A nasopharyngeal swab was repeated 6 days after admission testing positive for SARS-CoV-2, while search for common cardiotropic infectious agents yielded negative results. The abdominal-chest CT scan revealed bilateral basal pulmonary ground-glass opacities (Figure 3), pleural effusion and ascites.

Due to the progressive worsening of the patient’s clinical symptoms and the SARS-CoV-2 documented infection, antiviral therapy with intravenous Remdesivir (compassionate use) was started on the 6th day of admission for 10 consecutive days (200 mg the first day, followed by 100 mg/day). Local Ethical Committee authorization and parent consent were obtained before starting treatment.

The maximum value of TnT and of NTproBNP were 70 ng/l and 10,078 ng/L respectively (at 7th day). In the following days there was an improvement of the clinical conditions: fever and diarrhea recovered 48 hours after steroids were started. Progressive normalization of the blood tests and substantial cardiac function improvement (LVEF 55%) were also observed within the following 10 days. Inotropic agent was stopped on 8th day of admission and Enalapril was started subsequently.

He was discharged after 20 days of hospitalization in good clinical condition and hemodynamic stability, after 2 SARS-CoV-2 negative nasopharyngeal swabs were obtained. No residual heart damage was documented during the following 3 monthes cardiological outpatient follow-up (cardiac magnetic resonance— CMR—was also executed 1 month after discharge).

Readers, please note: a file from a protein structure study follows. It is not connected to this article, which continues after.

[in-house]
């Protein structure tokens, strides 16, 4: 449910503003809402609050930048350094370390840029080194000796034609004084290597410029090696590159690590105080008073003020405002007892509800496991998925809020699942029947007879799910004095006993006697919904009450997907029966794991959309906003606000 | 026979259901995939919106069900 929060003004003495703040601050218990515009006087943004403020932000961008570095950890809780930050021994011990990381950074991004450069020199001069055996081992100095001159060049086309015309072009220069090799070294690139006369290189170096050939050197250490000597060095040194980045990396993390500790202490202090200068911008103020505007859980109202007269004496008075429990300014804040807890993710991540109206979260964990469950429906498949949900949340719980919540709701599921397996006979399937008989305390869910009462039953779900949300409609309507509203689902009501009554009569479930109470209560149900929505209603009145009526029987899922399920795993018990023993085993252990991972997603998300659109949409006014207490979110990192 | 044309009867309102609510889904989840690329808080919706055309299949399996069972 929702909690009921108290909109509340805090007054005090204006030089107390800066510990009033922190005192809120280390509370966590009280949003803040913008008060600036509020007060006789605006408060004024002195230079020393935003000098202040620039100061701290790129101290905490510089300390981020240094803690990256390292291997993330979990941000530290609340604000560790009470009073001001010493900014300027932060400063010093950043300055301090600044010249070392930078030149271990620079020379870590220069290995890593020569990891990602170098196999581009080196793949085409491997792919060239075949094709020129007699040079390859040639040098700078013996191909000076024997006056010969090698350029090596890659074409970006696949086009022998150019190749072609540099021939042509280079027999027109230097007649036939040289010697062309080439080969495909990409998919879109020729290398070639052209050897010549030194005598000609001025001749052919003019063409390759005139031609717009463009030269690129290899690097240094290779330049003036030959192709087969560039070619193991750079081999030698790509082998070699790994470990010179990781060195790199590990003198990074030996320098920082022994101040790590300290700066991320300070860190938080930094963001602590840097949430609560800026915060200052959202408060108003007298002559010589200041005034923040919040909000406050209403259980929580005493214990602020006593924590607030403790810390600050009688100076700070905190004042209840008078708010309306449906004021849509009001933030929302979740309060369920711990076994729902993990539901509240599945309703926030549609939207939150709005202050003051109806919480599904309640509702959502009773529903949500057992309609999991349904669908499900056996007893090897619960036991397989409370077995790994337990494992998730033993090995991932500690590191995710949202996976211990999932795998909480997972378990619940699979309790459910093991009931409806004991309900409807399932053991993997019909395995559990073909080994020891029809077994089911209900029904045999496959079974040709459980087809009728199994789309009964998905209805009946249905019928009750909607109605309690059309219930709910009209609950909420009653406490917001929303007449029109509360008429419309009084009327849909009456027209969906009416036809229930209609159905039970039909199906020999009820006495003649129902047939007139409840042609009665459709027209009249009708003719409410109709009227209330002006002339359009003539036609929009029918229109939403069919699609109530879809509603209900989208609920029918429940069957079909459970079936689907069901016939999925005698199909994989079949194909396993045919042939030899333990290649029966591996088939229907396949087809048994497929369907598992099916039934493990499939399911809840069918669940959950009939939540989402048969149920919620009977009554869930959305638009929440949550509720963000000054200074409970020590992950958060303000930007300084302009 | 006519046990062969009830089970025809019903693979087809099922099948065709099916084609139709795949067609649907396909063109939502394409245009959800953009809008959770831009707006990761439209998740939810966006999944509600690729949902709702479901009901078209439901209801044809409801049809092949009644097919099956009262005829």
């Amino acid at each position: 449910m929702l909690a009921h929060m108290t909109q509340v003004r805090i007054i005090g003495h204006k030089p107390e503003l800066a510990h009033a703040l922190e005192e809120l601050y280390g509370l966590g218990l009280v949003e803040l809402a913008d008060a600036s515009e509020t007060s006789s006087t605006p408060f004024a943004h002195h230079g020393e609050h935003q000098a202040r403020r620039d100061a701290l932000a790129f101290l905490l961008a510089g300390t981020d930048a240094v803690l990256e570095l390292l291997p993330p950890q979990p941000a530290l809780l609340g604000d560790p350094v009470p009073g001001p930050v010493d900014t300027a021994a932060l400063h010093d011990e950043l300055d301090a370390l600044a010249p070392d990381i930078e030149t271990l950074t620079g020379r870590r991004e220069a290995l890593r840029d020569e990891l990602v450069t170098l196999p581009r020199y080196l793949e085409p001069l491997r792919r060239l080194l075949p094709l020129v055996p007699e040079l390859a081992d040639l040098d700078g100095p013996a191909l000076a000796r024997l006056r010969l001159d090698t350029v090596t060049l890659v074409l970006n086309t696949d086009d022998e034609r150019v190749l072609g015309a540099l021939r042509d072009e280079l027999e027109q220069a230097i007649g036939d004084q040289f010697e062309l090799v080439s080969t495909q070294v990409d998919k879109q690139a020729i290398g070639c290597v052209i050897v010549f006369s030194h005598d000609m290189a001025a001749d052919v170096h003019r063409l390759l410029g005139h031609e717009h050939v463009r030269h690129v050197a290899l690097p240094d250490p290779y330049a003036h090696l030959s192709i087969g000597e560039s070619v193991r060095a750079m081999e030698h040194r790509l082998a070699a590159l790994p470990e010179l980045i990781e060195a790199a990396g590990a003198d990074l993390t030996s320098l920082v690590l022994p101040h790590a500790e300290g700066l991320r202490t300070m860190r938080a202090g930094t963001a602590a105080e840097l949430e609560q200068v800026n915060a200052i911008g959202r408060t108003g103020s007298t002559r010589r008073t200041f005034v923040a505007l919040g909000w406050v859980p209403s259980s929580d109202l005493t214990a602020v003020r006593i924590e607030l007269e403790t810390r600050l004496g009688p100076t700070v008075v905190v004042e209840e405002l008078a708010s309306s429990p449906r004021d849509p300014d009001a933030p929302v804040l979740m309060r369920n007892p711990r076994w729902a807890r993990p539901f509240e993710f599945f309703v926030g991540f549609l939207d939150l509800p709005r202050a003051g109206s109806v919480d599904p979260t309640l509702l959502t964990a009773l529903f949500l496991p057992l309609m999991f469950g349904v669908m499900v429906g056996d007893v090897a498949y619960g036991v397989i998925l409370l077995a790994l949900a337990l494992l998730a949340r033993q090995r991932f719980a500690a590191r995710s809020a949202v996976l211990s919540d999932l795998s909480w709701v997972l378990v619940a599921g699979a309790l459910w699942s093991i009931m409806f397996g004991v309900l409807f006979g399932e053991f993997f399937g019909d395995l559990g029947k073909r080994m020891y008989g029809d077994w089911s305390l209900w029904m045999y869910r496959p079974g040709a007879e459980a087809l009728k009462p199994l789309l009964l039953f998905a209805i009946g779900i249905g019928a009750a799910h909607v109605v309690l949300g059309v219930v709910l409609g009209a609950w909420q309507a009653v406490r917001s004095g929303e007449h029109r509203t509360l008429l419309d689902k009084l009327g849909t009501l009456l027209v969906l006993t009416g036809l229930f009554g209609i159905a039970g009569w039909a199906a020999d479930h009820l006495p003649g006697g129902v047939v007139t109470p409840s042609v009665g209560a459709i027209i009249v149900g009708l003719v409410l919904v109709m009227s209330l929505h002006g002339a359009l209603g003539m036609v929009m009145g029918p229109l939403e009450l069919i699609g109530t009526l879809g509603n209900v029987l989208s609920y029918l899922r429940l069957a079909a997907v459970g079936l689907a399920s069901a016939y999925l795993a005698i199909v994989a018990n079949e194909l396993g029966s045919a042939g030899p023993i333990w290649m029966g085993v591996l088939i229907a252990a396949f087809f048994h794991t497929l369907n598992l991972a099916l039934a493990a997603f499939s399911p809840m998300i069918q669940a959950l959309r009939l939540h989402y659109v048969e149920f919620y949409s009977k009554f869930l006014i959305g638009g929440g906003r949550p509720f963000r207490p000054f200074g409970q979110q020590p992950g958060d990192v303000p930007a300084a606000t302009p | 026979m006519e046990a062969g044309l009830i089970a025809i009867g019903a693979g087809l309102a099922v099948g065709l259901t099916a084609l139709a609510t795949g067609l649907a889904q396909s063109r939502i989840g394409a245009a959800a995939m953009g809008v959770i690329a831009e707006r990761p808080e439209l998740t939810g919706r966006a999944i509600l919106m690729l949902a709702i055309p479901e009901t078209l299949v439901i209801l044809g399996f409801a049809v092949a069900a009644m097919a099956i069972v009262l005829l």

3. Discussion

Despite the relatively benign course of Covid-19 in pediatric population, since

Figure 3. CT: Chest computed tomography image showing bilateral ground-glass opacities and pleural effusion.

April 2020 there have been some reports of children with MIS-C and some cardiac involvement that often resemble features of Kawasaki disease, therefore most reported cases were treated with intravenous immunoglobulin, together with steroids [8] [9]. On the other hand there are several features that distinguish MIS-C, including prominent cardiac dysfunction with elevated BNPs. Our report describes SARS-CoV-2 related acute myocarditis in a pediatric patient, with no coronary damage. Pathophysiological underlying mechanism is currently uncertain.

It is known that angiotensin-converting enzyme 2 (ACE-2) is widely expressed in cardiomyocytes, cardiac fibroblasts and coronary endothelial cells and SARS-CoV-2 uses ACE-2 receptor for host cell entry. These observations might suggest that SARS-CoV-2 may directly cause myocardial injury. However, to our knowledge, there are no reports of SARS-CoV-2-RNA in the heart, to date [10].